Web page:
People's attitude the biggest problem in anti-mosquito campaignMonday, October 14, 2019
There can be no discounting the danger posed by mosquito-borne dengue.
Not only does the disease make people very sick, it kills.
According to the Jamaica Government's information arm, the Jamaica Information Service, Health and Wellness Minister Dr Christopher Tufton told Parliament last week that for the period January 1, 2018 to September 30, 2019 there were 135 suspected and confirmed dengue-related deaths in Jamaica. These included 47 cases in 2018 and 88 in 2019. There were 10 suspected deaths last month, according to Dr Tufton.
Further, we are told that as at September 30, 2019 the number of suspected, probable and confirmed dengue cases had reached 5,909.
The pesky mosquito, and more particularly the deadly Aeges aegypti strain — which spreads dengue, chikungunya and Zika — has been a scourge on the health sector for way too long.
Many older Jamaicans still speak of the shock when dengue first struck the 'virgin' Jamaican population in the mid-1970s. There have been several outbreaks since — with this last seeming to be as serious as any.
Over the last several years Jamaicans have also suffered the effects of the chikungunya and Zika viruses.
Of course, the less-talked-about Anopheles mosquito is also dangerous since it has potential to spread malaria — which, thankfully, has not been a major factor in Jamaica for upwards of half-a-century. Readers will probably recall a relatively minor outbreak in 2006.
This newspaper's understanding is that there are 74 species of mosquitoes in Jamaica, of which three are vectors — the anopheles, which carries malaria; the Aedes aegypti, the carrier of dengue fever; and the culex species, which we are told has the potential to spread the West Nile virus which is said to be absent from Jamaica and the wider Caribbean.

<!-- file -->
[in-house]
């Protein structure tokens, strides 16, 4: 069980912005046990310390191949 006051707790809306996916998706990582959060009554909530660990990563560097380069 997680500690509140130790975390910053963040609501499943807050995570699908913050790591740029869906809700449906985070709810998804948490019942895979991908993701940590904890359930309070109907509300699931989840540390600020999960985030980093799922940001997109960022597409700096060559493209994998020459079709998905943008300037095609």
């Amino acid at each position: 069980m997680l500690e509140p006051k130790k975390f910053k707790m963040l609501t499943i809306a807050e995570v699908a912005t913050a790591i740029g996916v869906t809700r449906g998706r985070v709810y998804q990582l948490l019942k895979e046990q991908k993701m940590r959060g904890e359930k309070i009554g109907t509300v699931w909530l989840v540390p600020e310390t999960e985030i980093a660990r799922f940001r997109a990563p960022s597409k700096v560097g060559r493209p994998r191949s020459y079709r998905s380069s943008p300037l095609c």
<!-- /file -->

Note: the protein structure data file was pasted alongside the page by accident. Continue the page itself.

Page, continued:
We are told that the great majority of mosquito strains do not spread disease. They are mere nuisances.
But since ordinary people have no way of telling the difference, they have a duty to themselves and the wider community to destroy all mosquitoes at their source — in stagnant water in and around the homes and further afield.
There lies the problem. For a great many Jamaicans seem unwilling or unable to grasp the reality of the danger posed by mosquitoes.
How else to explain what appears to be a widespread indifference to appeals from the authorities to rid homes and the wider environs of mosquito breeding sites? And indeed, how else to explain the continued careless disposal of refuse of every description — much of which provide ideal opportunities for mosquito breeding?
In that respect, we cannot fault Dr Tufton for suggesting, according to news reports, that inadequate resource is not the biggest hurdle for the current anti-mosquito campaign.
People's attitude is the biggest problem, not a shortage of money, we think.
In the circumstances, the health authorities must double and redouble their efforts to educate people in their communities — by word and example — on the need to destroy mosquitoes and their breeding sources.
The word must be spread via traditional news media and social media, in schools, churches, farms, factories, shops, playgrounds and on the street corner. There is no other way.
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